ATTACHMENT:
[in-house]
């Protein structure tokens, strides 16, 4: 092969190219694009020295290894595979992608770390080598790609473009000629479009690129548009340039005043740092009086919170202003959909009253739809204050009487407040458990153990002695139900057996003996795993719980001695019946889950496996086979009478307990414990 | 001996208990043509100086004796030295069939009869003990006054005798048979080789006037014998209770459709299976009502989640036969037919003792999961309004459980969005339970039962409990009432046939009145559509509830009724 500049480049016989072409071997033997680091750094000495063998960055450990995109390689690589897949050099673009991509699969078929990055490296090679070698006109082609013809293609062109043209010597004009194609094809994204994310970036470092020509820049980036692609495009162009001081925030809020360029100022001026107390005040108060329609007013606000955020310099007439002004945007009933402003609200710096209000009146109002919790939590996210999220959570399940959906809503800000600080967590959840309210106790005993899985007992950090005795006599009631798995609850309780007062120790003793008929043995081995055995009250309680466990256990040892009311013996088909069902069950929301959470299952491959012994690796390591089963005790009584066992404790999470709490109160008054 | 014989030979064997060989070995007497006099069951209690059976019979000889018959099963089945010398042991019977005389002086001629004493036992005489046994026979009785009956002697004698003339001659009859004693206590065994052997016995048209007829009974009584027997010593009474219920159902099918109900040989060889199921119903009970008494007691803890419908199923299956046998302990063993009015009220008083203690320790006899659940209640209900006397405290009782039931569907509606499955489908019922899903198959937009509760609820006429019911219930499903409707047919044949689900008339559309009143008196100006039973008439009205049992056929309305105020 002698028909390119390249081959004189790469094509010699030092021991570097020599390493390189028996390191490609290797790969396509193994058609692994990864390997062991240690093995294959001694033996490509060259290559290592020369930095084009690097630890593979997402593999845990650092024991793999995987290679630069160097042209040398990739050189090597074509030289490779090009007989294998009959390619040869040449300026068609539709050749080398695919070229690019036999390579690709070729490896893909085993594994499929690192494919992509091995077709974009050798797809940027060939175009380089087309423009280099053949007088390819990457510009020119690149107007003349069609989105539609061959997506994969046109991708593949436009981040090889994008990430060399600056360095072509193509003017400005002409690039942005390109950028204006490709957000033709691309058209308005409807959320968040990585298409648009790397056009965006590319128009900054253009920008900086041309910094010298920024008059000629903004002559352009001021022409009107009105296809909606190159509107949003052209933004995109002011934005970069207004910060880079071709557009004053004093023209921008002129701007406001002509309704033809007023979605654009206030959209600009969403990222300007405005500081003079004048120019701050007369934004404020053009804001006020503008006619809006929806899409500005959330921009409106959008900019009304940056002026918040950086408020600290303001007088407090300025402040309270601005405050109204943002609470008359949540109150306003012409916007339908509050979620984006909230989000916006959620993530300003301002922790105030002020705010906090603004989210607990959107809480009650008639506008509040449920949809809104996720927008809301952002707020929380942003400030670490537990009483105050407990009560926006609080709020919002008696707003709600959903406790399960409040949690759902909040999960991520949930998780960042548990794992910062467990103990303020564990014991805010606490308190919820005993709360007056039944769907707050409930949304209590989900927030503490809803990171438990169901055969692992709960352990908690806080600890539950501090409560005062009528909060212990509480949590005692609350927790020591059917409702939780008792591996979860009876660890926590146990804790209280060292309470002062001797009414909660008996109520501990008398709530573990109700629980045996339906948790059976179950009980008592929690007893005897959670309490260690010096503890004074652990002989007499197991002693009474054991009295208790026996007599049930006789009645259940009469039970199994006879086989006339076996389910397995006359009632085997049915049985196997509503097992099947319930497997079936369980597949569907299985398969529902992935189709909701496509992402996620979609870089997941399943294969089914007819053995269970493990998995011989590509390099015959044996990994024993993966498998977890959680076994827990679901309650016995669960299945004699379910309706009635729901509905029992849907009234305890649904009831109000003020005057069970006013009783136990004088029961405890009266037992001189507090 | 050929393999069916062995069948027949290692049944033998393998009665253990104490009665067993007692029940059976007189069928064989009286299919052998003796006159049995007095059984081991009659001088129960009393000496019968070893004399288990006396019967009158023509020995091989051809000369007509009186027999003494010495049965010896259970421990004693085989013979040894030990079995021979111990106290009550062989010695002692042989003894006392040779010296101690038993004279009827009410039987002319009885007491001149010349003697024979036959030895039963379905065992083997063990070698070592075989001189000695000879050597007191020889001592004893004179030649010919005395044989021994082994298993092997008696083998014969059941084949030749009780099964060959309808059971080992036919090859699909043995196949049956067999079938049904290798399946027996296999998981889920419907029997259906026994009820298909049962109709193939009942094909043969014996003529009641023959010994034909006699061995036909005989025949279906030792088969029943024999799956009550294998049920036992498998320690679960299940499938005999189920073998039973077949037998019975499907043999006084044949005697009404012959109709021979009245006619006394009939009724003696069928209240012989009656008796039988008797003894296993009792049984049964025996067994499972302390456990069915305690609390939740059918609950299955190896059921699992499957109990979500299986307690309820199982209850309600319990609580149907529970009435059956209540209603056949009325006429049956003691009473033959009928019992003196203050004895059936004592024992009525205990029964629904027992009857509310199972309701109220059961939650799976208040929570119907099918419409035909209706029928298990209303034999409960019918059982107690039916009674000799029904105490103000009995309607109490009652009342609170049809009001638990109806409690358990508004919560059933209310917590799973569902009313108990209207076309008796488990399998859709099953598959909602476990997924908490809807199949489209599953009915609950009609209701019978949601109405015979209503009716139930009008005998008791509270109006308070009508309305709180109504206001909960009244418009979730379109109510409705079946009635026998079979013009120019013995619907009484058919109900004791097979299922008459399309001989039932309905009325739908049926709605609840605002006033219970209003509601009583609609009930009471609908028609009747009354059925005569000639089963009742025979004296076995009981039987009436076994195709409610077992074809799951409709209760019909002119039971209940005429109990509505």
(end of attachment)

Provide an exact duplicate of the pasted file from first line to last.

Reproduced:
[in-house]
């Protein structure tokens, strides 16, 4: 092969190219694009020295290894595979992608770390080598790609473009000629479009690129548009340039005043740092009086919170202003959909009253739809204050009487407040458990153990002695139900057996003996795993719980001695019946889950496996086979009478307990414990 | 001996208990043509100086004796030295069939009869003990006054005798048979080789006037014998209770459709299976009502989640036969037919003792999961309004459980969005339970039962409990009432046939009145559509509830009724 500049480049016989072409071997033997680091750094000495063998960055450990995109390689690589897949050099673009991509699969078929990055490296090679070698006109082609013809293609062109043209010597004009194609094809994204994310970036470092020509820049980036692609495009162009001081925030809020360029100022001026107390005040108060329609007013606000955020310099007439002004945007009933402003609200710096209000009146109002919790939590996210999220959570399940959906809503800000600080967590959840309210106790005993899985007992950090005795006599009631798995609850309780007062120790003793008929043995081995055995009250309680466990256990040892009311013996088909069902069950929301959470299952491959012994690796390591089963005790009584066992404790999470709490109160008054 | 014989030979064997060989070995007497006099069951209690059976019979000889018959099963089945010398042991019977005389002086001629004493036992005489046994026979009785009956002697004698003339001659009859004693206590065994052997016995048209007829009974009584027997010593009474219920159902099918109900040989060889199921119903009970008494007691803890419908199923299956046998302990063993009015009220008083203690320790006899659940209640209900006397405290009782039931569907509606499955489908019922899903198959937009509760609820006429019911219930499903409707047919044949689900008339559309009143008196100006039973008439009205049992056929309305105020 002698028909390119390249081959004189790469094509010699030092021991570097020599390493390189028996390191490609290797790969396509193994058609692994990864390997062991240690093995294959001694033996490509060259290559290592020369930095084009690097630890593979997402593999845990650092024991793999995987290679630069160097042209040398990739050189090597074509030289490779090009007989294998009959390619040869040449300026068609539709050749080398695919070229690019036999390579690709070729490896893909085993594994499929690192494919992509091995077709974009050798797809940027060939175009380089087309423009280099053949007088390819990457510009020119690149107007003349069609989105539609061959997506994969046109991708593949436009981040090889994008990430060399600056360095072509193509003017400005002409690039942005390109950028204006490709957000033709691309058209308005409807959320968040990585298409648009790397056009965006590319128009900054253009920008900086041309910094010298920024008059000629903004002559352009001021022409009107009105296809909606190159509107949003052209933004995109002011934005970069207004910060880079071709557009004053004093023209921008002129701007406001002509309704033809007023979605654009206030959209600009969403990222300007405005500081003079004048120019701050007369934004404020053009804001006020503008006619809006929806899409500005959330921009409106959008900019009304940056002026918040950086408020600290303001007088407090300025402040309270601005405050109204943002609470008359949540109150306003012409916007339908509050979620984006909230989000916006959620993530300003301002922790105030002020705010906090603004989210607990959107809480009650008639506008509040449920949809809104996720927008809301952002707020929380942003400030670490537990009483105050407990009560926006609080709020919002008696707003709600959903406790399960409040949690759902909040999960991520949930998780960042548990794992910062467990103990303020564990014991805010606490308190919820005993709360007056039944769907707050409930949304209590989900927030503490809803990171438990169901055969692992709960352990908690806080600890539950501090409560005062009528909060212990509480949590005692609350927790020591059917409702939780008792591996979860009876660890926590146990804790209280060292309470002062001797009414909660008996109520501990008398709530573990109700629980045996339906948790059976179950009980008592929690007893005897959670309490260690010096503890004074652990002989007499197991002693009474054991009295208790026996007599049930006789009645259940009469039970199994006879086989006339076996389910397995006359009632085997049915049985196997509503097992099947319930497997079936369980597949569907299985398969529902992935189709909701496509992402996620979609870089997941399943294969089914007819053995269970493990998995011989590509390099015959044996990994024993993966498998977890959680076994827990679901309650016995669960299945004699379910309706009635729901509905029992849907009234305890649904009831109000003020005057069970006013009783136990004088029961405890009266037992001189507090 | 050929393999069916062995069948027949290692049944033998393998009665253990104490009665067993007692029940059976007189069928064989009286299919052998003796006159049995007095059984081991009659001088129960009393000496019968070893004399288990006396019967009158023509020995091989051809000369007509009186027999003494010495049965010896259970421990004693085989013979040894030990079995021979111990106290009550062989010695002692042989003894006392040779010296101690038993004279009827009410039987002319009885007491001149010349003697024979036959030895039963379905065992083997063990070698070592075989001189000695000879050597007191020889001592004893004179030649010919005395044989021994082994298993092997008696083998014969059941084949030749009780099964060959309808059971080992036919090859699909043995196949049956067999079938049904290798399946027996296999998981889920419907029997259906026994009820298909049962109709193939009942094909043969014996003529009641023959010994034909006699061995036909005989025949279906030792088969029943024999799956009550294998049920036992498998320690679960299940499938005999189920073998039973077949037998019975499907043999006084044949005697009404012959109709021979009245006619006394009939009724003696069928209240012989009656008796039988008797003894296993009792049984049964025996067994499972302390456990069915305690609390939740059918609950299955190896059921699992499957109990979500299986307690309820199982209850309600319990609580149907529970009435059956209540209603056949009325006429049956003691009473033959009928019992003196203050004895059936004592024992009525205990029964629904027992009857509310199972309701109220059961939650799976208040929570119907099918419409035909209706029928298990209303034999409960019918059982107690039916009674000799029904105490103000009995309607109490009652009342609170049809009001638990109806409690358990508004919560059933209310917590799973569902009313108990209207076309008796488990399998859709099953598959909602476990997924908490809807199949489209599953009915609950009609209701019978949601109405015979209503009716139930009008005998008791509270109006308070009508309305709180109504206001909960009244418009979730379109109510409705079946009635026998079979013009120019013995619907009484058919109900004791097979299922008459399309001989039932309905009325739908049926709605609840605002006033219970209003509601009583609609009930009471609908028609009747009354059925005569000639089963009742025979004296076995009981039987009436076994195709409610077992074809799951409709209760019909002119039971209940005429109990509505």